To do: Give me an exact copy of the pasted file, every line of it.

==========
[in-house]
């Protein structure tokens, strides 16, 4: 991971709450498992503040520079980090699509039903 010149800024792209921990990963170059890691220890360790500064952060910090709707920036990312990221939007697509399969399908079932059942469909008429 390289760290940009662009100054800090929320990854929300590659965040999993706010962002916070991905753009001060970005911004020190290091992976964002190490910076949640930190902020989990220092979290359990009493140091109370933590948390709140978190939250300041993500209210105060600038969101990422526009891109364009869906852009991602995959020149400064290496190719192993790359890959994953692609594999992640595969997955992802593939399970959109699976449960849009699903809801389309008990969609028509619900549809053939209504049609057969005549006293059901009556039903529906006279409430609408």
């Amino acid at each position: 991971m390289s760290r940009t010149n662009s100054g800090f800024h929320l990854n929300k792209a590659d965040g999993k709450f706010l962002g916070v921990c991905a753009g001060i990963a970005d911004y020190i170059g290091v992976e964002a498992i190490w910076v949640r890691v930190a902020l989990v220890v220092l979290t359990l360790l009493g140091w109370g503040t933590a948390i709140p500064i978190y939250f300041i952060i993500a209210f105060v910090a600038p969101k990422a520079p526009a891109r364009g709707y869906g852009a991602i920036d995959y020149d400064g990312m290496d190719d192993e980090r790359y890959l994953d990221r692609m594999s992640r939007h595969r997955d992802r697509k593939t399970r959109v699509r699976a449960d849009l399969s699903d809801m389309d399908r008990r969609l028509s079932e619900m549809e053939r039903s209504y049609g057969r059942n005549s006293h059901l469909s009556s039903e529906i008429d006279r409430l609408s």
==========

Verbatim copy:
[in-house]
């Protein structure tokens, strides 16, 4: 991971709450498992503040520079980090699509039903 010149800024792209921990990963170059890691220890360790500064952060910090709707920036990312990221939007697509399969399908079932059942469909008429 390289760290940009662009100054800090929320990854929300590659965040999993706010962002916070991905753009001060970005911004020190290091992976964002190490910076949640930190902020989990220092979290359990009493140091109370933590948390709140978190939250300041993500209210105060600038969101990422526009891109364009869906852009991602995959020149400064290496190719192993790359890959994953692609594999992640595969997955992802593939399970959109699976449960849009699903809801389309008990969609028509619900549809053939209504049609057969005549006293059901009556039903529906006279409430609408």
């Amino acid at each position: 991971m390289s760290r940009t010149n662009s100054g800090f800024h929320l990854n929300k792209a590659d965040g999993k709450f706010l962002g916070v921990c991905a753009g001060i990963a970005d911004y020190i170059g290091v992976e964002a498992i190490w910076v949640r890691v930190a902020l989990v220890v220092l979290t359990l360790l009493g140091w109370g503040t933590a948390i709140p500064i978190y939250f300041i952060i993500a209210f105060v910090a600038p969101k990422a520079p526009a891109r364009g709707y869906g852009a991602i920036d995959y020149d400064g990312m290496d190719d192993e980090r790359y890959l994953d990221r692609m594999s992640r939007h595969r997955d992802r697509k593939t399970r959109v699509r699976a449960d849009l399969s699903d809801m389309d399908r008990r969609l028509s079932e619900m549809e053939r039903s209504y049609g057969r059942n005549s006293h059901l469909s009556s039903e529906i008429d006279r409430l609408s």